Wash your hands before dinner. Did you brush your teeth? A little soap & water never killed anybody.

As much as you might have gotten tired of hearing these classic “mom phrases,” your parents knew the importance of good hygiene to a healthy, happy life. These tasks that were annoying as children have now (hopefully) become a part of your daily norm as a full-grown human. Not only do you no longer have to be talked into them (ok, fine. I still hate flossing), but not doing them feels just wrong.

The same is true for marketing. You can’t embark on cutting-edge campaigns or innovative outreach without some basic habits that should be a part of your “marketing hygiene”. And while they might seem like a lot of work at first, with time, they’ll soon be a part of your daily routine.

So before you leave the house looking like that, make sure you’re doing these five things.  Mama says.

1. Brush up your data.

We get it – managing data is no fun. But it’s a foundational practice that makes all the difference in whether or not someone will respond positively when you talk to them (kind of like fresh breath). Today’s audience expects frequent, consistent communication and personalization, and this can only be achieved through sophisticated data. Regularly update your CRM and marketing lists to make sure that your customer information is correct and that their statuses are up to date (you don’t want to send the same communications to a donor as you would to someone who just discovered you).  If you’re collecting data in multiple places, set up a process of regularly organizing it – and using it (too many marketers have lists of valuable data just sitting in a spreadsheet somewhere).  And if you’re not collecting data, start yesterday. Add an email capture to your site. Make it part of your presentations at event. And implement data management software that will let you keep everything organized as your list starts to grow.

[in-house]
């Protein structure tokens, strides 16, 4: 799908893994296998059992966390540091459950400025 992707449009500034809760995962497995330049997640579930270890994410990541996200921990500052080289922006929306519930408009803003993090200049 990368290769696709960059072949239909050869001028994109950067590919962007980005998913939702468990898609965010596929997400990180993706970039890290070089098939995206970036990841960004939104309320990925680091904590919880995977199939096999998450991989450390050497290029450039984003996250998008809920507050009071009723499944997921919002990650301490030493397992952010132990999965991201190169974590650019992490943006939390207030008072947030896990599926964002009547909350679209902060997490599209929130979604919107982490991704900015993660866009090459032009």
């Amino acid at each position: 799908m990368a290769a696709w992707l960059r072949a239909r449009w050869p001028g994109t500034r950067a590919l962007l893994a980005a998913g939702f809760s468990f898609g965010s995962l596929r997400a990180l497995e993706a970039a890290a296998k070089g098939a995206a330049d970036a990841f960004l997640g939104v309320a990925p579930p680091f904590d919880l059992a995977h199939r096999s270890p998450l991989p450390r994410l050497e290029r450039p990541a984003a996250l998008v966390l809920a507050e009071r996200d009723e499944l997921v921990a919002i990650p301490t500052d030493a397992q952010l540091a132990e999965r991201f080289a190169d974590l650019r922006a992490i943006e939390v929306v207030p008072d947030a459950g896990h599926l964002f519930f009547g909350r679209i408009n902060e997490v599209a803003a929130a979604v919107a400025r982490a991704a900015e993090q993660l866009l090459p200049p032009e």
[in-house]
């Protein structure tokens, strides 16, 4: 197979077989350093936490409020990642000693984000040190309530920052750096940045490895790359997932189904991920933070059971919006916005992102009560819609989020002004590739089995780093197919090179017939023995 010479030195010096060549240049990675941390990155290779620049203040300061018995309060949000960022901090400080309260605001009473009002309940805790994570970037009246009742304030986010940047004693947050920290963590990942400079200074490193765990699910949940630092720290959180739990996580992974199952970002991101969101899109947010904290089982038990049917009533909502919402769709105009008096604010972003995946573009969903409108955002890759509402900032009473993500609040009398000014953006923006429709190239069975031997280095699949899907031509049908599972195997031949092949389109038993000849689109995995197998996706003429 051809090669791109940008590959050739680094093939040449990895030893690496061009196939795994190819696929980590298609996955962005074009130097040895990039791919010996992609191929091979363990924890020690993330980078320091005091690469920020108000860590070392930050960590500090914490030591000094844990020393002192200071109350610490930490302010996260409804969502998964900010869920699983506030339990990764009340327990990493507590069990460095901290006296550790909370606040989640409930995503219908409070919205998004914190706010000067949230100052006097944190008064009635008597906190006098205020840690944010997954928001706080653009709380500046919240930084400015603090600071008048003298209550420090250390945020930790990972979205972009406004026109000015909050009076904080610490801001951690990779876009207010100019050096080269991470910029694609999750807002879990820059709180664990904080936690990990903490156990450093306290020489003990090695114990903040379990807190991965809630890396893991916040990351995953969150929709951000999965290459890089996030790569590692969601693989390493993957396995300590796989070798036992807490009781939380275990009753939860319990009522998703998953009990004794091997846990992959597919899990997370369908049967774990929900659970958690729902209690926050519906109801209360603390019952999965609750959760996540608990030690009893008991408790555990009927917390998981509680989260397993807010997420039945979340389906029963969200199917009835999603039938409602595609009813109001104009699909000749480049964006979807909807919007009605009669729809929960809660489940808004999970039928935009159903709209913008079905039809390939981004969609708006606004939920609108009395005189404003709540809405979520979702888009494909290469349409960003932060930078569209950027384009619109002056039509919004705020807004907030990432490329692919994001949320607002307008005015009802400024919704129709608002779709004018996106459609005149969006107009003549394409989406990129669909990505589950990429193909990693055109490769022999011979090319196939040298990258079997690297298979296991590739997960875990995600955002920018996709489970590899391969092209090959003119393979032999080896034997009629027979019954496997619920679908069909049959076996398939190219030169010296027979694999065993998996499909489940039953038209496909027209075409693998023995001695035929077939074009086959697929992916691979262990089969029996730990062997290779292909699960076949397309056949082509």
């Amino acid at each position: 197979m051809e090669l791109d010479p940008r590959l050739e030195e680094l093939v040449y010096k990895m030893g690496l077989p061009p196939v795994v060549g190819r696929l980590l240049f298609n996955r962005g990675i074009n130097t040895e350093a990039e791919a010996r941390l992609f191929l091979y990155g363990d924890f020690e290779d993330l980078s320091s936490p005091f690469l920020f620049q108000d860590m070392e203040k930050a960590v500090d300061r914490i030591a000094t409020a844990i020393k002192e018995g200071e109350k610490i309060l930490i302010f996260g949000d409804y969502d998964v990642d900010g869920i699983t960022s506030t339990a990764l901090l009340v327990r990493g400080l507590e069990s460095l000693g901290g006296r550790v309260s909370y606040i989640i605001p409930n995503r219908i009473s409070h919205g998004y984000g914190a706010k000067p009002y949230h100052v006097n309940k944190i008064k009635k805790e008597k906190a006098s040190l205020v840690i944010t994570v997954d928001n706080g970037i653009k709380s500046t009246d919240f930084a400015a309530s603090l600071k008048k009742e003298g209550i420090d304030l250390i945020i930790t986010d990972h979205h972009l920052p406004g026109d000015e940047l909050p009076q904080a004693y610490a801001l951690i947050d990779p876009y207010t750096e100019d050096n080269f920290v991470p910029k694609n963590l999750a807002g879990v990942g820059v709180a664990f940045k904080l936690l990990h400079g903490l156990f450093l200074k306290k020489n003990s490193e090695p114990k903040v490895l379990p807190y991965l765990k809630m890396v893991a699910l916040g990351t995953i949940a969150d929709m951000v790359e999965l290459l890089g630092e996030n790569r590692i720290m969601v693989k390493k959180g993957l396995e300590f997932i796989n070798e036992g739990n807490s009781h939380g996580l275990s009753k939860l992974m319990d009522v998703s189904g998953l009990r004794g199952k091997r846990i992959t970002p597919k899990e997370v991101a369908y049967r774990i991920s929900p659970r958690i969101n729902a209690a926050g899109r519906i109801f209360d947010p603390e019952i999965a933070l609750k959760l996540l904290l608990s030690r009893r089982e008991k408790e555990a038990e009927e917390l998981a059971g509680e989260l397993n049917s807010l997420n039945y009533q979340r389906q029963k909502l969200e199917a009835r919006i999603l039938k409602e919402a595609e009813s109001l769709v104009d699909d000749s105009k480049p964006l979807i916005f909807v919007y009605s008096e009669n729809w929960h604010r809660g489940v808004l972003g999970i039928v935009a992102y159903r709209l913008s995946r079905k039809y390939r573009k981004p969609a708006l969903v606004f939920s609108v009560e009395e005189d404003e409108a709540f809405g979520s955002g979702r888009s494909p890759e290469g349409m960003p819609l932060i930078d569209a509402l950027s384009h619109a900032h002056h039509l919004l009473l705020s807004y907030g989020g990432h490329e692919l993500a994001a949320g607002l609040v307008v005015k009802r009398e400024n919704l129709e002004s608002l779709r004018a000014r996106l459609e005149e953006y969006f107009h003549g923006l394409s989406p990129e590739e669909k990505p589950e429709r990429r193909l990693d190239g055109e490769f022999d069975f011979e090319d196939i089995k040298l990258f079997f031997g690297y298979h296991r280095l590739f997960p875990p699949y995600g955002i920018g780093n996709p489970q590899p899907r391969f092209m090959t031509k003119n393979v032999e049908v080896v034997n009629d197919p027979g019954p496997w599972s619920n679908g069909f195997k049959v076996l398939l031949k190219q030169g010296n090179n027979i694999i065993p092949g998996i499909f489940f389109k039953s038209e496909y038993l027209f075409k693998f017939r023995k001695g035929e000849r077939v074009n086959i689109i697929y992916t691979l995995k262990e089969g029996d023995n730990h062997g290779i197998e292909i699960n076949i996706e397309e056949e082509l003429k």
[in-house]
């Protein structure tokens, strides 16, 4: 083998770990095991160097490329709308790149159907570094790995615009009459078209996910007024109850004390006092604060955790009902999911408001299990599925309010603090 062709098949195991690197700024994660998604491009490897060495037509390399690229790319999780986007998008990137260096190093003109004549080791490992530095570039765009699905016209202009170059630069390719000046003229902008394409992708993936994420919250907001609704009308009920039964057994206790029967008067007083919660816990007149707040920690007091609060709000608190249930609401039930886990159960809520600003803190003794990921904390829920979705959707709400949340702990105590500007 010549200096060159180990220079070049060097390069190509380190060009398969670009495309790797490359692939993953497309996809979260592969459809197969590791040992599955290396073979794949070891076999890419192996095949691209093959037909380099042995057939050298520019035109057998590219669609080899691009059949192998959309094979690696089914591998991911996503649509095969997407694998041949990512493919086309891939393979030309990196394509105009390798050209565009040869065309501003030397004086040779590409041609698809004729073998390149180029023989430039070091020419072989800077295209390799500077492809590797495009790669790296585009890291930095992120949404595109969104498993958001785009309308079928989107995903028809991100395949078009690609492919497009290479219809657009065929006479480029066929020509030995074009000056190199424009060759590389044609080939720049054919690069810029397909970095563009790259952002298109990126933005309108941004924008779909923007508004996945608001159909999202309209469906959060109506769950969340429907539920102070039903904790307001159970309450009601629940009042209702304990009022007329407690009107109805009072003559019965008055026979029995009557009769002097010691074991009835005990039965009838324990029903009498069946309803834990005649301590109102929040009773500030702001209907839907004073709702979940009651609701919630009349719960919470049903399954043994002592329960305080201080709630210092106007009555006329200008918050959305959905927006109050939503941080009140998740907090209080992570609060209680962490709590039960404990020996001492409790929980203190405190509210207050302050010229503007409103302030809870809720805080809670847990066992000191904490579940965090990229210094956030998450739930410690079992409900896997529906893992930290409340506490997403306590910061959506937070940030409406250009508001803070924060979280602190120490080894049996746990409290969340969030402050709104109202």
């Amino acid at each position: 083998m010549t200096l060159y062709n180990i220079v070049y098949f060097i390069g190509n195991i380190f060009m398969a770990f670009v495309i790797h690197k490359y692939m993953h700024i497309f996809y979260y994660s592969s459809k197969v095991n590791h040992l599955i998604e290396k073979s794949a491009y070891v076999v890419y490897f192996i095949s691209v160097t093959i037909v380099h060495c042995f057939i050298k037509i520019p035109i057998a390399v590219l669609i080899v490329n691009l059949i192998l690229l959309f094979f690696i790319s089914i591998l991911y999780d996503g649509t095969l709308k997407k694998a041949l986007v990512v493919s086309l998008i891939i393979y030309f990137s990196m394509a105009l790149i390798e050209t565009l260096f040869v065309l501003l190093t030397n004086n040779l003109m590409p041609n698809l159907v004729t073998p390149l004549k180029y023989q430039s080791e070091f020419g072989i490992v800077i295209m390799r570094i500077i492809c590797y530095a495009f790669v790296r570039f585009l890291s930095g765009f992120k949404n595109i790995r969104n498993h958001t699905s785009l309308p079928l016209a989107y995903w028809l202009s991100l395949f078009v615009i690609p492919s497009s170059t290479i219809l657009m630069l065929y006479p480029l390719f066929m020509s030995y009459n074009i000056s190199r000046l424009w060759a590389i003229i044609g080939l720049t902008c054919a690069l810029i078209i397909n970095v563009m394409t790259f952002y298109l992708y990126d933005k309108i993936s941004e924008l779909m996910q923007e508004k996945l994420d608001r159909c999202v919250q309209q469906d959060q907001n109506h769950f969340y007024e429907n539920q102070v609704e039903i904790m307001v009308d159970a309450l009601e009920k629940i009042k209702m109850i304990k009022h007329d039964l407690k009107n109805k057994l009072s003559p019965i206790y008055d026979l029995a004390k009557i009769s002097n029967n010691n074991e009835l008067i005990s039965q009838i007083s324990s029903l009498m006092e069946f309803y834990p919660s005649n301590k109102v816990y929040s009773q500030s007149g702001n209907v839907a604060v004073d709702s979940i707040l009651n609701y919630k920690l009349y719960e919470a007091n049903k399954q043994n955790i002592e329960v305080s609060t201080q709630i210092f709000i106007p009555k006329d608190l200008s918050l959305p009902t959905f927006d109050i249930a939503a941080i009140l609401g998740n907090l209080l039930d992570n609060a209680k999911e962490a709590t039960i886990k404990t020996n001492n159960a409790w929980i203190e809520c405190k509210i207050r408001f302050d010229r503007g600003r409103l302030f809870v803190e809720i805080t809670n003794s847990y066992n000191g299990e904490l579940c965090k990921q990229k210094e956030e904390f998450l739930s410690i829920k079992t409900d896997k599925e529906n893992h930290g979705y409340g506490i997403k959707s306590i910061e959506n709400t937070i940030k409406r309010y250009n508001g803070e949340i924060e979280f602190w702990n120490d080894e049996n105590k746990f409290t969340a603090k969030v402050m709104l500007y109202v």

2. Clean out your social media platforms.

In many large organizations, social media can get out of control, with each department creating their own accounts or pages. In smaller organizations, often platforms are created and then left unattended. Figure out what social media platforms your organization really needs (you likely don’t need to be on them all) and delete the ones you don’t need. If you have multiple pages for the same thing, migrate your followers and shut down the extras. And then set up a process for making sure they’re updated regularly. We recommend a key point of contact who is responsible for gathering content from each department, creating editorial calendars, posting and most importantly, responding to comments and conversations on your platforms.

3. Check up on your SEO.

Whether you have generally healthy SEO or haven’t had a check up in years, SEO requires frequent check-ins to stay effective. With search engines changing algorithms frequently and multiple sites competing for the same search terms, don’t assume you can get to position one and stay there. You must be constantly updating your content, switching out keywords and conducting regular reviews to make sure you’re as strong as you can be (and if you’ve never done an SEO review, now is the time!).

4. Keep your brand in style.

Logos and websites are like hairstyles – they change frequently and can make you look out of date faster than you can say “I want my MTV.”  So if your logo is the brand equivalent of a side ponytail and a Tears for Fears t-shirt, it’s time to give it a makeover.

5. Weigh your results.

Make a list of the key performance indicators you should be measuring regularly (think things like site traffic, click through rate, numbers on your marketing list and inquiries) and set up daily, weekly or monthly check-ins. You’ll never know what’s working – and what isn’t – if you don’t measure progress.

Do you need to brush up on your hygiene? Take a look at your organization and see if these key habits are a part of your culture. 

Digital Growth Strategies